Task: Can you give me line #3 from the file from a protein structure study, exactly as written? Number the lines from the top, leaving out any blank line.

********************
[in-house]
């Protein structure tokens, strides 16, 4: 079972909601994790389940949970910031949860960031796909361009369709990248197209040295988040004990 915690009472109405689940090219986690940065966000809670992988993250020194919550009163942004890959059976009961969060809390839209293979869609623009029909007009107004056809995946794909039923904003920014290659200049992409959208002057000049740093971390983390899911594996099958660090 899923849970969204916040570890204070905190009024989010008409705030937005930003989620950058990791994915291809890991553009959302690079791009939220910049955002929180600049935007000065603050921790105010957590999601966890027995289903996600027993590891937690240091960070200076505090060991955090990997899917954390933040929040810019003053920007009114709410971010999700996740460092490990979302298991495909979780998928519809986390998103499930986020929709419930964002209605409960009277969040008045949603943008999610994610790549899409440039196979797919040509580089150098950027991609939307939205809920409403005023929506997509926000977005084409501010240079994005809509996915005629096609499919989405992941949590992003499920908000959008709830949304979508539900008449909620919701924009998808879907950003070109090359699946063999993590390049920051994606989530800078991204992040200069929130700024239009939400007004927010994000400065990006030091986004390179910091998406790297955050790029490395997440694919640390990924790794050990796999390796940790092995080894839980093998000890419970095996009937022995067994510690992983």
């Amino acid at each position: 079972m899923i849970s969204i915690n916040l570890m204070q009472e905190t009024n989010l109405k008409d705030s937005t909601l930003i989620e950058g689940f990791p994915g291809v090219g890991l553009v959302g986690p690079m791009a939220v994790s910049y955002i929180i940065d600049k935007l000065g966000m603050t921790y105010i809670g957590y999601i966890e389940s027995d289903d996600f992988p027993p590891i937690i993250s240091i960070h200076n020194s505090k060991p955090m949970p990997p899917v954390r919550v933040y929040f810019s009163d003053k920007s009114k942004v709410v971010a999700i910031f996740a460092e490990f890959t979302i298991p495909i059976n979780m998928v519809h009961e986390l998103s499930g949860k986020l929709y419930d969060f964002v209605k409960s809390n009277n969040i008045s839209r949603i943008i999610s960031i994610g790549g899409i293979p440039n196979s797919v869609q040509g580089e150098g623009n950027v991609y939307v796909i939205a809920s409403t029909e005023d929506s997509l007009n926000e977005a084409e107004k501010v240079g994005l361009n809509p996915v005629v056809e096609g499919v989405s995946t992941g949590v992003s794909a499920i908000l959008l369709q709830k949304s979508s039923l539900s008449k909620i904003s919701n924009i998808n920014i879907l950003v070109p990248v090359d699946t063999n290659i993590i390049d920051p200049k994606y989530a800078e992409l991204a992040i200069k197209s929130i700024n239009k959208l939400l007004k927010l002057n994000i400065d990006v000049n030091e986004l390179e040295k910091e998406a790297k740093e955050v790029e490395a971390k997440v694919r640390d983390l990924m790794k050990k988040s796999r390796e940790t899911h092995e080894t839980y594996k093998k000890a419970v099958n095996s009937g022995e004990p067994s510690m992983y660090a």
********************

């Amino acid at each position: 079972m899923i849970s969204i915690n916040l570890m204070q009472e905190t009024n989010l109405k008409d705030s937005t909601l930003i989620e950058g689940f990791p994915g291809v090219g890991l553009v959302g986690p690079m791009a939220v994790s910049y955002i929180i940065d600049k935007l000065g966000m603050t921790y105010i809670g957590y999601i966890e389940s027995d289903d996600f992988p027993p590891i937690i993250s240091i960070h200076n020194s505090k060991p955090m949970p990997p899917v954390r919550v933040y929040f810019s009163d003053k920007s009114k942004v709410v971010a999700i910031f996740a460092e490990f890959t979302i298991p495909i059976n979780m998928v519809h009961e986390l998103s499930g949860k986020l929709y419930d969060f964002v209605k409960s809390n009277n969040i008045s839209r949603i943008i999610s960031i994610g790549g899409i293979p440039n196979s797919v869609q040509g580089e150098g623009n950027v991609y939307v796909i939205a809920s409403t029909e005023d929506s997509l007009n926000e977005a084409e107004k501010v240079g994005l361009n809509p996915v005629v056809e096609g499919v989405s995946t992941g949590v992003s794909a499920i908000l959008l369709q709830k949304s979508s039923l539900s008449k909620i904003s919701n924009i998808n920014i879907l950003v070109p990248v090359d699946t063999n290659i993590i390049d920051p200049k994606y989530a800078e992409l991204a992040i200069k197209s929130i700024n239009k959208l939400l007004k927010l002057n994000i400065d990006v000049n030091e986004l390179e040295k910091e998406a790297k740093e955050v790029e490395a971390k997440v694919r640390d983390l990924m790794k050990k988040s796999r390796e940790t899911h092995e080894t839980y594996k093998k000890a419970v099958n095996s009937g022995e004990p067994s510690m992983y660090a």